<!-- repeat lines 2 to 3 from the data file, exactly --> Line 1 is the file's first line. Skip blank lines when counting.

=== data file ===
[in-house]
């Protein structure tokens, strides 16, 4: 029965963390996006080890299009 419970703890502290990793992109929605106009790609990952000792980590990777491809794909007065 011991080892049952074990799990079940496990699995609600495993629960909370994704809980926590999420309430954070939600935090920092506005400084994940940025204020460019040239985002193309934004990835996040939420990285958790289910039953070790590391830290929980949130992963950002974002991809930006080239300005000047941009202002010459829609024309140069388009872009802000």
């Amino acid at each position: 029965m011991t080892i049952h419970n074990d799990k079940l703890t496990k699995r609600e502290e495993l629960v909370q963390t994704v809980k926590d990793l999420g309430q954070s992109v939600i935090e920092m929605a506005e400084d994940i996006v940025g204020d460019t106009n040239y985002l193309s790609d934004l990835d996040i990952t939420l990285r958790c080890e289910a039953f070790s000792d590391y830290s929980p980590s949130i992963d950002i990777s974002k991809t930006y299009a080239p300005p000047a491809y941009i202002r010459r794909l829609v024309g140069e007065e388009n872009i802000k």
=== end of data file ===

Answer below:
């Protein structure tokens, strides 16, 4: 029965963390996006080890299009 419970703890502290990793992109929605106009790609990952000792980590990777491809794909007065 011991080892049952074990799990079940496990699995609600495993629960909370994704809980926590999420309430954070939600935090920092506005400084994940940025204020460019040239985002193309934004990835996040939420990285958790289910039953070790590391830290929980949130992963950002974002991809930006080239300005000047941009202002010459829609024309140069388009872009802000």
């Amino acid at each position: 029965m011991t080892i049952h419970n074990d799990k079940l703890t496990k699995r609600e502290e495993l629960v909370q963390t994704v809980k926590d990793l999420g309430q954070s992109v939600i935090e920092m929605a506005e400084d994940i996006v940025g204020d460019t106009n040239y985002l193309s790609d934004l990835d996040i990952t939420l990285r958790c080890e289910a039953f070790s000792d590391y830290s929980p980590s949130i992963d950002i990777s974002k991809t930006y299009a080239p300005p000047a491809y941009i202002r010459r794909l829609v024309g140069e007065e388009n872009i802000k």